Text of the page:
Protein Studies of the Epstein-Barr Virus in Ethnically Diverse Populations
This study will evaluate the ability of people of different ethnic backgrounds to develop immune responses against the Epstein-Barr virus (EBV). A common virus, EBV is present in 90 percent of healthy people and usually does not cause problems. Most people are infected in childhood, have no symptoms, and are unaware of their infection. People infected as adolescents or adults may develop infectious mononucleosis, which usually resolves completely. However, in immune suppressed people, like those who have had a transplant, EBV can cause fatal cancers. It can also cause certain cancers such as Burkitt's lymphoma, Hodgkin's lymphoma, and nasopharyngeal carcinoma in people who are not immune suppressed. Nasopharyngeal carcinoma is 100 times more common in people of Asian origin (particularly southern Chinese) compared with Caucasians. This difference may be the result of genetic, rather than environmental, factors. This study will examine whether the same proteins produced by EBV in the cancer cells react differently in people of different ethnic background in a way that could explain the differences in predisposition for this disease.
Healthy normal volunteers 18 years of age and older of Caucasian or Chinese ancestry may be eligible for this study. Candidates of Chinese ancestry must be born in China (including Taiwan, Hong Kong, and Singapore, or be first generation offspring of parents born in these places).
Participants will have a blood sample drawn and will undergo lymphapheresis - a procedure for collecting large numbers of white blood cells called lymphocytes. The blood sample is tested for blood counts and HLA type, a genetic marker of the immune system. HLA molecules help determine the way the body's immune cells respond to virus. HLA typing is similar to blood typing. Usually done to match stem cell or organ transplants, HLA testing may also be used to try to identify factors associated with an increased risk of certain diseases or conditions. HLA type is strongly associated with ethnic background.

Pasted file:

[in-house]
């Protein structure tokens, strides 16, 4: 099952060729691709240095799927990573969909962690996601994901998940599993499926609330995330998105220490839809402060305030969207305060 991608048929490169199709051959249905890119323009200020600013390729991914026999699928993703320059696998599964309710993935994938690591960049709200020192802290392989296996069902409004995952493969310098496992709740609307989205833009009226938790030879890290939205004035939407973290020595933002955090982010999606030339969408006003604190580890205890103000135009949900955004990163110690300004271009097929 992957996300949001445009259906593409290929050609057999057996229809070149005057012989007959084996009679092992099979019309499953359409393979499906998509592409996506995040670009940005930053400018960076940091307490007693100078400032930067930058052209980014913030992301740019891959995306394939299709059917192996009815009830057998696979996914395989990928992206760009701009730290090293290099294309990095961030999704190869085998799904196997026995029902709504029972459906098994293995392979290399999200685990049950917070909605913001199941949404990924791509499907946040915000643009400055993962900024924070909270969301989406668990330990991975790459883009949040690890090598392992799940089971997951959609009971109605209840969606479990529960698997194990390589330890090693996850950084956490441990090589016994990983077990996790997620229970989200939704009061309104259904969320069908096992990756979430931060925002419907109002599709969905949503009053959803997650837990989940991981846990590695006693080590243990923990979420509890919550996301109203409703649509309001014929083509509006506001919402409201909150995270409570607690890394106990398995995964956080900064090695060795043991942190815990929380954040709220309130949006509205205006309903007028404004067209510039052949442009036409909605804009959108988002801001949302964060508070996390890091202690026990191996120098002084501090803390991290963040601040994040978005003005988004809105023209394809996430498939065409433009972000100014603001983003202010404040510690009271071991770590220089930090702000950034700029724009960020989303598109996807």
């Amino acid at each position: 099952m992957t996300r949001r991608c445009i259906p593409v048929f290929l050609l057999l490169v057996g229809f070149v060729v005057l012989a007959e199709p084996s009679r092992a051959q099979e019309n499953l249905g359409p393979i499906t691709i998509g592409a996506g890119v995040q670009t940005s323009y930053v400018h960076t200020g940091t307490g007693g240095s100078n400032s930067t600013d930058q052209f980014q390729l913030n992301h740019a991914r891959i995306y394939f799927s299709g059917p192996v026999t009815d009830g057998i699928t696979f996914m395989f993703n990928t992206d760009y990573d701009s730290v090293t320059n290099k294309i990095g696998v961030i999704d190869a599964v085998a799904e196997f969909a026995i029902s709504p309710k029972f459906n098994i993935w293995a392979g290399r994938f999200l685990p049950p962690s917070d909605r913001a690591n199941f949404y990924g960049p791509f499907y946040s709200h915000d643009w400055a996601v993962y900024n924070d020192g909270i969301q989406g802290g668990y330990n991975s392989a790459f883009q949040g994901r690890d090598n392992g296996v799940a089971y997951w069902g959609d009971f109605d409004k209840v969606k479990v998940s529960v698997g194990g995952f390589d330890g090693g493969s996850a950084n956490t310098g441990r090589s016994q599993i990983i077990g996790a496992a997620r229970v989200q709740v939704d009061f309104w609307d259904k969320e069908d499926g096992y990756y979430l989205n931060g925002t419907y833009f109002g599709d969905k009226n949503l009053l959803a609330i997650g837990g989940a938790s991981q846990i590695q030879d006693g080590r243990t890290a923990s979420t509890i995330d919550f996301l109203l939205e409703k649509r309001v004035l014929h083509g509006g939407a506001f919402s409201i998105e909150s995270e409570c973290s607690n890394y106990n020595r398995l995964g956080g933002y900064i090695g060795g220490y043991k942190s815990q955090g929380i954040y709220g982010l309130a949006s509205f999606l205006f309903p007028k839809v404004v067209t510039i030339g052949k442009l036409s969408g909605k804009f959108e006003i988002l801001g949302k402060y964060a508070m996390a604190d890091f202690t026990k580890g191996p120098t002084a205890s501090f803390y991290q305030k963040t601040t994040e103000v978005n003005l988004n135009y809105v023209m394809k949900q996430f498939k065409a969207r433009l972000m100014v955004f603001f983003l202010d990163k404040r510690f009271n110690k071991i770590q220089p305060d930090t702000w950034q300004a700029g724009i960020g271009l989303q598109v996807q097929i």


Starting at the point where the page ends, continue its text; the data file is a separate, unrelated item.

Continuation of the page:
For lymphapheresis, blood is collected through a needle in an arm vein, similar to donating blood. The blood flows from the vein through a catheter (plastic tube) into a machine that separates it into its components by centrifugation (spinning). The white cells are removed and the rest of the blood (red cells, plasma and platelets) is returned to the body through a needle in the other arm. The procedure takes 2 to 3 hours. The collected white cells are used for research for this study, including the ability to react to EBV proteins, and are then destroyed.
|Epstein-Barr Virus Infections|
|Official Title:||Comprehensive Epitope Mapping of the Epstein-Barr Virus Latent Membrane Protein-2 in Ethnically Diverse Populations|
|Study Start Date:||October 6, 2003|
|Estimated Study Completion Date:||April 21, 2008|
Please refer to this study by its ClinicalTrials.gov identifier: NCT00070785
|United States, Maryland|
|National Institutes of Health Clinical Center, 9000 Rockville Pike|
|Bethesda, Maryland, United States, 20892|